Now Jimmy was standing in a corner solemnly conversing with John about school. They had hit it off very well, as I had expected. Jimmy seemed to be avoiding me and almost afraid of me, too, and that hurt. I sighed.
“Meg, take this tea pot and offer some to everyone,” said Mum, who was contentedly bustling between the kitchen and the sitting room. She leaned closer to me and whispered, “I do declare, I always forget how much I enjoy a party!”
I smiled and took the teapot and approached Mrs. Windham and Mrs. Lathrop, who were busily talking. They greatly enjoyed each other’s company, just as I had anticipated. After serving them each a cup, I approached the boys in their corner. I giggled, for a thought had just struck me.
I came up to them and bowed. “Would you young gentlemen like some tea?” I demanded in a pompous tone. “It is the very best quality, straight from China.”
The boys took the hint and made their best bows, accepting tea very politely.
“You still like your joke, don’t you, Meg!” said Jimmy.
Thank heavens he hadn’t lost his Cockney accent, at least!
“Would you believe this young lady used to ask me if I would like a drink of water and lead me to the pump, then proceed to shove me into the trough and pump water on me?”
“I can believe it!” laughed John. “I’m sure you heard about her drowning?”
“Yes, I heard about it,” said Jimmy, his face getting rather grave, as it always did when he thought of that experience. He whacked me on the back and quickly grew jolly again.
“Let’s get those kids into a game of something,” he said. “Could we go outside?”
“I’ll ask Mum,” I said and ran off to fetch her, smiling happily. Perhaps the old Jimmy was not gone entirely!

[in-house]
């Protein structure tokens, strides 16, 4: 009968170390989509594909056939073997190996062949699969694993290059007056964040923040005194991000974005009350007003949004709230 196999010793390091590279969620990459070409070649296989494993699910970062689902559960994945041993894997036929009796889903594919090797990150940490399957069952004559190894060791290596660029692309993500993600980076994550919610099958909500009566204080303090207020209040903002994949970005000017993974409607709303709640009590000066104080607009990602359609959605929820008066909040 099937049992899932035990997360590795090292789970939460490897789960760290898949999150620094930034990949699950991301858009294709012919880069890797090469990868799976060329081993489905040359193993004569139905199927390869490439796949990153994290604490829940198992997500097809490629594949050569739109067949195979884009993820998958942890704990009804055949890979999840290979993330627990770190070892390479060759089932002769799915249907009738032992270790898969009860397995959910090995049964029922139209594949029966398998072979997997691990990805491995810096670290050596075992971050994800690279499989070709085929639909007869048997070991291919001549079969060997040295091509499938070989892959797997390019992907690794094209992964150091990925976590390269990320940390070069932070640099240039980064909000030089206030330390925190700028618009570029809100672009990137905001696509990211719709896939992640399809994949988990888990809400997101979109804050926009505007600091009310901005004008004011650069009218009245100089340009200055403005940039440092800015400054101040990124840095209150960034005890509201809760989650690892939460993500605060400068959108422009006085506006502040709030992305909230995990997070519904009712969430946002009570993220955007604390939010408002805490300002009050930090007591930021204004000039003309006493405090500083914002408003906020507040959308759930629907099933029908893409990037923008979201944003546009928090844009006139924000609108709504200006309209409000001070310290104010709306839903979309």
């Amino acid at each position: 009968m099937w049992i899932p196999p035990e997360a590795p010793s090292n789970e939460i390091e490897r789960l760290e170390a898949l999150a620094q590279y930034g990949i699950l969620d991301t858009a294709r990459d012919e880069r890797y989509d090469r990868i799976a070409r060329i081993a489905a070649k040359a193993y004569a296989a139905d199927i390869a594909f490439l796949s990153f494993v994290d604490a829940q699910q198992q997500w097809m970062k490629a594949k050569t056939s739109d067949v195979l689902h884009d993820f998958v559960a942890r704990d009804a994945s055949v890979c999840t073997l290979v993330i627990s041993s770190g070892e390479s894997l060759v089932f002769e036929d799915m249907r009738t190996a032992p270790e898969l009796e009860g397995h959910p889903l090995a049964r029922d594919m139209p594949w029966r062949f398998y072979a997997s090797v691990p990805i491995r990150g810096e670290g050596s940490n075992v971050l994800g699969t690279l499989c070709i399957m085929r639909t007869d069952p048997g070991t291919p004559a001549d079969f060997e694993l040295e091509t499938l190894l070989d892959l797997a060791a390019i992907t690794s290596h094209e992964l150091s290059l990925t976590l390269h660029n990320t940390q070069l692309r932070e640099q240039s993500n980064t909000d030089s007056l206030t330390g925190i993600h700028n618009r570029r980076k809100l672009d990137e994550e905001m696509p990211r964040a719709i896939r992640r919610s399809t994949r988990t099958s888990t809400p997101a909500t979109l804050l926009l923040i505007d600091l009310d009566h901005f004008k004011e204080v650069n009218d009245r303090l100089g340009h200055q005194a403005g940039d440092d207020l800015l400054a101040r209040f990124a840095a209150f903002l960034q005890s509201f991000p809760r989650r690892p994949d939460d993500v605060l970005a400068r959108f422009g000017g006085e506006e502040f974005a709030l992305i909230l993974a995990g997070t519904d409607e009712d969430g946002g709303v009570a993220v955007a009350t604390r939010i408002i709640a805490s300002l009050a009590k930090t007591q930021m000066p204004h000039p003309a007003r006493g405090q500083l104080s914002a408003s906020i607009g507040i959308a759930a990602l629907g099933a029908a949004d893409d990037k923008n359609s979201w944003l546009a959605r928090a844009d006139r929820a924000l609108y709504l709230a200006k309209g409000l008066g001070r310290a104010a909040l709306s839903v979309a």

“Certainly you may go outside!” said Mum. “Just bundle up and take good care of the little ones.”
“Oh, we will, Mum,” I said. “Don’t worry! Alice, Henry, would you like to outside?”
Naturally they did, so I helped them bundle up, with the clumsy assistance of Jimmy and John and the capable assistance of Eliza.
Finally we were all ready, and we ran outside. It had stopped snowing and I picked up some of the freshly fallen snow.
“Perfect!” I exclaimed, rolling it into a ball, and threw it at Jimmy, hitting him smack in the face.
“Why you little…” he exclaimed, and soon had one returning to me. John quickly came to his aid and Peter, of course, wanted to help the big boys.
“Help me, girls!” I exclaimed as I was pelted with snowballs from the three boys. Alice ran over to me and hurled handfuls of snow at the boys, most of which missed them. Eliza surprised us all, however, by throwing very accurately. Seldom did one of her tightly-packed snowballs miss its mark.
“By George, we need you on the cricket team at school!” said Jimmy to her. “You’re a better shot than half the fellows there!”
We stayed outside for a good hour, and then came trooping in with rosy cheeks and joyful spirits. Mum brought out the hot cocoa and popcorn, and we spent a lovely evening by the fire.
As I sat beside Beth, leaning my head on her shoulder, I looked at all the faces around me just as I had done a year and a half ago. How long ago it seemed!
There were Mum, Mrs. Windham, and Mrs. Lathrop talking together. I was happy to notice that Mum’s face was a little less tired and sad than it used to be, despite her dark brown hair showing a few threads of gray.